Pratt & Whitney: material considerations in next generation of engines

April 1, 2015:

  • Panel discussion on Manufacturing and Product Technology at the Pratt & Whitney Media Days.

Ed Colvin (EC), VP, New Product Development and Introduction, Alcoa

Lynn Gambrill (LG), PW Chief Engineer, Manufacturing Engineering and Global Services.

Frank Preli (FP), PW Chief Engineer, Materials and Processes Engineering.

Jimmy Kenyon (JK), PW next-generation fighter engine general manager.

JK: We are seeing years of investment and technology starting to deliver new products and technology to the market (referring to the GTF): double digit fuel efficiency, 75% noise reduction. 20 years of technology investment. There are advancements in the engine core. At same time ramping up F35 engine. This is the world’s most powerful fighter engine but at the same time can adapt to vertical takeoff and landing.

Commercial demand going forward is going to have the need to control costs and more and more stringent regulatory demands (fuel, noise, emissions). As we’re getting to know the GTF intimately, it opens other pathways to future development for the next generation of geared turbo fan.

FP: When we take a look at materials, we look at cost, performance requirements, value, enhanced durability. In the GTF we looked at the propulsion section and the core, the fan blade, the composite case, fan blades with aluminum core and titanium, aerodynamic blade vs composite blade, materials core efficiency.The gear allows a smaller core.

In the future we’d like to improve core and fan efficiencies, including core thermo-dynamic efficiencies, including high temperature CMCs (advance materials).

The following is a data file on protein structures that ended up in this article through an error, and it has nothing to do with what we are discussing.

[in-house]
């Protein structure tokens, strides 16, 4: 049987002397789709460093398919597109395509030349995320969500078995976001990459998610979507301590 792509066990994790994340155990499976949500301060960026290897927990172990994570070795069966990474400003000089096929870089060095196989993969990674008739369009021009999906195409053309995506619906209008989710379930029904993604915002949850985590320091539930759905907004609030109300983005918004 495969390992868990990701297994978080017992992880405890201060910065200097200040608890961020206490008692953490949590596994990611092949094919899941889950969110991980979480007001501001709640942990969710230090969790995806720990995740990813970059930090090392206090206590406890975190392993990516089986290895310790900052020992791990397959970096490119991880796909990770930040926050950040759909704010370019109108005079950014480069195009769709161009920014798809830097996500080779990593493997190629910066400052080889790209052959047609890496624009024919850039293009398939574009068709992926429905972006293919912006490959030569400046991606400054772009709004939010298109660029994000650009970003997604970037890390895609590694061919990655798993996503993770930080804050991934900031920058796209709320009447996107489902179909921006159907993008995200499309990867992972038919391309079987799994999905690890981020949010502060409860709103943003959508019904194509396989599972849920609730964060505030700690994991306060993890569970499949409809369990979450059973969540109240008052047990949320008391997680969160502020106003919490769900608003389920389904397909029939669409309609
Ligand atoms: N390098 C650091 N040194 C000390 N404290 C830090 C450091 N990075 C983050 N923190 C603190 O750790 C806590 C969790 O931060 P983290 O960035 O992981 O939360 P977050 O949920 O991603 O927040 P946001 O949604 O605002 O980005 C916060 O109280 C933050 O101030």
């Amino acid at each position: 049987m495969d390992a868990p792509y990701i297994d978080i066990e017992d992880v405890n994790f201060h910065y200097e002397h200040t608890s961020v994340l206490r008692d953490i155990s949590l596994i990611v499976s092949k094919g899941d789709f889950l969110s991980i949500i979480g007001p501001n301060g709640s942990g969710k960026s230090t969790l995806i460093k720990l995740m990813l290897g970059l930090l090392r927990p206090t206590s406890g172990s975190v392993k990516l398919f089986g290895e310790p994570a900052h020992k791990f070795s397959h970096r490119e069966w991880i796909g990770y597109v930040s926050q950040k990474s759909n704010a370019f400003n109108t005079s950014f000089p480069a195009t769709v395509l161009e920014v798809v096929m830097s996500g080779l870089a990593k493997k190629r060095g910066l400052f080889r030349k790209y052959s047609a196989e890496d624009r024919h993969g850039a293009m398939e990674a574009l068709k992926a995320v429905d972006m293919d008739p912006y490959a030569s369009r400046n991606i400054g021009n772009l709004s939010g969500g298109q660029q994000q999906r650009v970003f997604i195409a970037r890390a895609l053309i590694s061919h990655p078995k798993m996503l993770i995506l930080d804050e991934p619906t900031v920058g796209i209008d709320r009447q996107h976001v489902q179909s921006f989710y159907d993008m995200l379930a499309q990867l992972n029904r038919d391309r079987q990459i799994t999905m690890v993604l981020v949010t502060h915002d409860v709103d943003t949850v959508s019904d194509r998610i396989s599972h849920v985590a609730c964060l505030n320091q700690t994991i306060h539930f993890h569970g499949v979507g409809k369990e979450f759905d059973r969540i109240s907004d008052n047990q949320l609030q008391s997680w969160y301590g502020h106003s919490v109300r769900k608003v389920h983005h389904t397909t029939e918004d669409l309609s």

LG: We consider manufacturing requirements for the future, and what will bring the customers the most value; cost opportunities, capacities for new launch products. About 80% of the parts in engines are made within the supply base.

EC: (Video) Aluminium Lithium is lighter, but denser material. Developing materials for GTF was a six year process. We bring great expertise in alloy, forging and casting, for thermal treatments. We were able to bring a process to fan blades that was unique. We have a third generation of Al Li development. We want to be able to use Al Li for any part of the airplane.

  • (See our previous post at the bottom about Alcoa, Al Li and the Boeing 777X.)

FP: When you get to fan blades of 12-16 ft in diameter, you get similar efficiencies of composite blades as with metal blades.

EC: There is a supply of titanium in the world other than Russia. It’s not scarce in the world, it’s a matter of concentration and cost.



3 Comments on “Pratt & Whitney: material considerations in next generation of engines

    • Al-Li alloys have been around since the 1920s like the Duralumin type Al alloys As mentioned they are less dense ( Li is the lightest metal) but are stiffer and have higher damage tolerance as well.
      All planes would be made mostly of AL-Li alloys by now if there werent production and manufacturing difficulties.
      The area of interest for the 777X could be AL-Li Fuselage sheet, moving away from pure structural components.

      • “EC: (Video) Aluminium Lithium is lighter, but denser materiaL.”
        Just pointing out the slightly misleading comment
        Re stiffness :thick. can be always tailored to adapt to structural needs
        Re: DT,Agreed. CGR rates tend to improve & KIC is better.
        re: manuf:: Agreed.for example porosity issues can decrease performance

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